Listening to your Body, Greek World Championships 2011

I left Dahab last week feeling nervous,excited and a little nostalgic. My time there had been so rewarding in so many shades of blue, and challenging beyond what I expected. But Greece is beautiful! The Mediterranean is blue and warm and inviting, the people friendly and the trees..!! On our short walk from our hotel to the launch site I pick pomegranates, figs, small plums… there are old old olive trees and flowering jasmine everywhere.

The diving here is very different to Dahab where we just walk to the water, swim fifty meters and have depth. Here we have training times and boat launch times, 3 people to a training buoy, waiting fora deep line to train, waves picking up, getting cold and over 150 athletes around. Our first day here I went out on the boat just to do a few pull downs, check my weights (the salinity is different from the Med to the Red Sea) to see if I need less or more and also get used to the thermoclines. The Red Sea has the same temperature all the way down, here it gets chilly at 20 and then another drop at 50 and deeper and colder… I felt okay in the water the first day, throat and coughing still not good, but the water is beautiful so I enjoyed the dives.

Day 2 was D-day. I wanted to do one more deep dive without fins to see that my health was 100% again, then rest two days and go for the world record. My mind was focused, I felt calm and ready,excited for depth. I couldn’t do it. As ready as I am in my heart, my head, my technique and experience. I am not healthy enough to do this dive. I couldn’t hold the air in my mouth. I gave myself one more day.Yesterday. If I did the dive, I would have one day left to rest, then go for it. A good nights sleep, a good coach at the surface taking care of me. Everything in place. One two three four five six seven arm strokes, strong and calm, fluid kicks in between. It feels perfect. I take the mouthfill, I am born to do this. Then the most terrible pain in my throat, the urge to cough and I can’t hold it. I stop, swim up. A few deep breaths. Look at my watch. 43meters. Not enough, not at all. The rope was on 60, to do 63 (new WR) on Monday. And then I cough, my throat feels like it’s tearing and I spit in my hand. I have not healed. The illness and subsequent injury to my trachea is worse than before.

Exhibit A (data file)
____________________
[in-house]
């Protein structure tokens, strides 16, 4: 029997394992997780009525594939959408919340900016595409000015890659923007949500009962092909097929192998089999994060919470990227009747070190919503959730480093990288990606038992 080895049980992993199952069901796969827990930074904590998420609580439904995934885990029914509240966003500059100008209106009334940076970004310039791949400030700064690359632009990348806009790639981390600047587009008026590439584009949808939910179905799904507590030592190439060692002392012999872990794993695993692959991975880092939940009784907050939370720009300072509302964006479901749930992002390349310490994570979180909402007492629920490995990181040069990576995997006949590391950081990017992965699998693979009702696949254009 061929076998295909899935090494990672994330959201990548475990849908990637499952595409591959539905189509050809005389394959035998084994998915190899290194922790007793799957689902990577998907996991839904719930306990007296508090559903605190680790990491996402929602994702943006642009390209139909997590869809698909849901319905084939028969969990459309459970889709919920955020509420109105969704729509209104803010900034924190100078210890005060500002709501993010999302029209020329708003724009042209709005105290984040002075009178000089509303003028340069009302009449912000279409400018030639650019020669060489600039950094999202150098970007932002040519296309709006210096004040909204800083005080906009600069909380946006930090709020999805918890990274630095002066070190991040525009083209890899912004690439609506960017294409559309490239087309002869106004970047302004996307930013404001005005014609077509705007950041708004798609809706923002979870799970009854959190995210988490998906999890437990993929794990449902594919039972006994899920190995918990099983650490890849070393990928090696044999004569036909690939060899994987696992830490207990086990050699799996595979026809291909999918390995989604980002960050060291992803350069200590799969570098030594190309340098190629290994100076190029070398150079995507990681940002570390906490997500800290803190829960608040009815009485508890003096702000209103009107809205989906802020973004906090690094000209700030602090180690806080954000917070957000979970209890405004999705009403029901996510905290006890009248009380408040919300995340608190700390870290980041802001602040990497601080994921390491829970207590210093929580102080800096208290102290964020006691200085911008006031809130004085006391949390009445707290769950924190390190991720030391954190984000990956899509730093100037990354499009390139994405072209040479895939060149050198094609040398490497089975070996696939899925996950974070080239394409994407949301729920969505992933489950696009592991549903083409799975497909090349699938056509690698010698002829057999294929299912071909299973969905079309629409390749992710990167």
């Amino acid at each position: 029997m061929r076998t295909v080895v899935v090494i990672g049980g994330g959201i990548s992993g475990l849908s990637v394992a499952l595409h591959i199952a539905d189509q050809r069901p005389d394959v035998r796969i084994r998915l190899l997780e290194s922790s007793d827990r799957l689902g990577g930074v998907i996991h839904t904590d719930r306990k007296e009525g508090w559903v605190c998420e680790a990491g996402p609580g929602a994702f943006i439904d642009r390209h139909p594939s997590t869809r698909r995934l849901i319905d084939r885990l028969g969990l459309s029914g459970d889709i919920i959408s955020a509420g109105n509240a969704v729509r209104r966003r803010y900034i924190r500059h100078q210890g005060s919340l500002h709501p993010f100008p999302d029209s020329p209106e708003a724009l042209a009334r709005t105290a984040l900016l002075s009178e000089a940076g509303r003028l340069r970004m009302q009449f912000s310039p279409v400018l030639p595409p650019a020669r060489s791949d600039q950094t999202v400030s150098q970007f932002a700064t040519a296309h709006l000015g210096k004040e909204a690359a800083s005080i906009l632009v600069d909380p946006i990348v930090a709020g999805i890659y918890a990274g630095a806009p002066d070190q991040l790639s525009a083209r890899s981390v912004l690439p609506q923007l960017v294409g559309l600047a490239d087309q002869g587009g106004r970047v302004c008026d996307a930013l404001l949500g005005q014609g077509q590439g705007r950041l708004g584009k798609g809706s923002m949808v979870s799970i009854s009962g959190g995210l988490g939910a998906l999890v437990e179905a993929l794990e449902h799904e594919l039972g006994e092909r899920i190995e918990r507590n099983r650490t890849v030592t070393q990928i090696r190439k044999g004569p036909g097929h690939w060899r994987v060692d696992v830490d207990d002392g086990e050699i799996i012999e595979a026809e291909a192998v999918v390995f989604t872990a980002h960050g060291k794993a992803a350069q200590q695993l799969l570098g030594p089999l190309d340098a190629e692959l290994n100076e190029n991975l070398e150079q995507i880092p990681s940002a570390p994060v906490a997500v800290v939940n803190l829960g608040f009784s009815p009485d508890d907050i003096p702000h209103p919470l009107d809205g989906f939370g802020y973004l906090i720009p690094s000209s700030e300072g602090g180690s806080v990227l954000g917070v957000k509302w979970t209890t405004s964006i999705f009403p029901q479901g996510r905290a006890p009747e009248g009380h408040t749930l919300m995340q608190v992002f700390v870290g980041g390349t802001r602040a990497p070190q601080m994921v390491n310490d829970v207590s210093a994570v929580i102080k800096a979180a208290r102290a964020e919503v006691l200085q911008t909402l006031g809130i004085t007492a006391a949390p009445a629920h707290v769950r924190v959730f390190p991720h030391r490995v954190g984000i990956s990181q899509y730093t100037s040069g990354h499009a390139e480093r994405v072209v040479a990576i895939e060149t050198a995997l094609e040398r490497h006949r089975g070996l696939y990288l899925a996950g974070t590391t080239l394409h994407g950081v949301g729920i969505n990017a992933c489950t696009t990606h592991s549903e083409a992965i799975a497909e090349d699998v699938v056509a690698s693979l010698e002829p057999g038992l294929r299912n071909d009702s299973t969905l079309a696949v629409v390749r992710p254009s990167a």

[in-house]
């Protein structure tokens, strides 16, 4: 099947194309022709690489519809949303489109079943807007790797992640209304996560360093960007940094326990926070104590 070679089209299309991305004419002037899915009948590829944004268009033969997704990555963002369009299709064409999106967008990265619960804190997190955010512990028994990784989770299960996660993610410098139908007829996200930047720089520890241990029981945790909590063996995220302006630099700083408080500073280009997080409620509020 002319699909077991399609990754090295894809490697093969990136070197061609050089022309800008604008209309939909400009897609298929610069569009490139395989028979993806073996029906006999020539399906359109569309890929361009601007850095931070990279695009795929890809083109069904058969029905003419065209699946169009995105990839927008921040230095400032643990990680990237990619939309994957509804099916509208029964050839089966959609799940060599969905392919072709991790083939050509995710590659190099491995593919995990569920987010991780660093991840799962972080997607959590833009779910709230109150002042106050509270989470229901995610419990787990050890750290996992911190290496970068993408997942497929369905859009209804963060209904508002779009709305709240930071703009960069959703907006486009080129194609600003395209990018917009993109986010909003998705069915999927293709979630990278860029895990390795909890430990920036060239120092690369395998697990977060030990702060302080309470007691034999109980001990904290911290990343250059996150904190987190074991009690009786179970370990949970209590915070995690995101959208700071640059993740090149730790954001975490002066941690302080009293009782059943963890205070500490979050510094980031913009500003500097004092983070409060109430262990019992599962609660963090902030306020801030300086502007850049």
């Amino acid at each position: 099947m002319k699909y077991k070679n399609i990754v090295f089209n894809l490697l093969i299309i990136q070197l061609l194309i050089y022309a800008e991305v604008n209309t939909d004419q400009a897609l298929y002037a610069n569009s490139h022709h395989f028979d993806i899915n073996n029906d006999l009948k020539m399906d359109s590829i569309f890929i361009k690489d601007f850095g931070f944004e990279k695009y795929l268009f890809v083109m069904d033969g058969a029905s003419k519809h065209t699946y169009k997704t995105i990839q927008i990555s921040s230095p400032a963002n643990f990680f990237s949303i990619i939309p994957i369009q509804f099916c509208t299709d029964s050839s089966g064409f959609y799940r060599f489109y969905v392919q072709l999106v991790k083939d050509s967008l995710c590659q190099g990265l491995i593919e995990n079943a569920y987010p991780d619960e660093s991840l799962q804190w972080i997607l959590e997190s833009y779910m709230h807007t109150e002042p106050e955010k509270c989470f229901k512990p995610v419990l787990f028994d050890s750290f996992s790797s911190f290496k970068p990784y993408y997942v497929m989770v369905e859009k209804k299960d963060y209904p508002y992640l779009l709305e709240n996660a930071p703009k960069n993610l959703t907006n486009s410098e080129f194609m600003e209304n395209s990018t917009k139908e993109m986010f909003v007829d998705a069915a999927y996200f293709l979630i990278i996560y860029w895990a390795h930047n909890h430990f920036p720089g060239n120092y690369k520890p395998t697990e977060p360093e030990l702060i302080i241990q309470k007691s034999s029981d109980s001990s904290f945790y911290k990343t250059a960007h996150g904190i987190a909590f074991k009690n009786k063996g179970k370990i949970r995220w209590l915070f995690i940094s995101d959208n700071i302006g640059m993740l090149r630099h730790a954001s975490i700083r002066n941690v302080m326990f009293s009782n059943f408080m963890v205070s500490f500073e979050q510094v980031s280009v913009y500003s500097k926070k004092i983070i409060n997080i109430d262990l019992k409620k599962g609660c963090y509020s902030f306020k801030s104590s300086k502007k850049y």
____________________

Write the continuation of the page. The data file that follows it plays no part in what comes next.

Did you ever build puzzles as a kid? I started when I was living in Sweden, quiet rainy days around the puzzle table.The last few days I have been thinking of a puzzle. For over ten years I have been collecting pieces of this puzzle that is deep freediving. Technique, mental strength, relaxation, meditation, equipment, focus…piece by piece I have assembled all I need to do this one dive. But you know what? When your body is hurt, injured, ill…  it is like putting this puzzle together without the table to lay them on. I am balancing them precariously on my fingertips, on my hands… holding pieces with nowhere to lay them…I woke up this morning hoarse and sore.

My throat is not good at all. I have decided not to dive tomorrow. I considered doing a much shallower dive, but the hurt only 43 meters caused me is not worth worsening for a dive so far below my goals. I am resting my body and my mind today, dealing with the disappointment and reassessing what to do with my othe two dives. These are disciplines I have not been training to really compete in for medals etc, so I will rest today and tomorrow, do a training dive with my monofin on Tuesday, rest Wednesday and see if I dive deep on Thursday with the monofin. Using only legs and not arms at depth puts less strain on the thoracic area and the throat, so maybe… but I am not sure what my body will tell me. But I will listen.The lessons I have learned about myself,about performance… and the taste I have had of my own potential is the greatest reward, and I know that Freediving is more than a sport for me. It is my lifestyle, my love and my lessons.

DeeperBlue readers can follow Hanli on twitter @hanliprinsloo and learn more about her adventures and conservation efforts at  www.hanliprinsloo.com and www.iamwater.co.za.

Photos courtesy of Linda Paganelli and Grant Graves.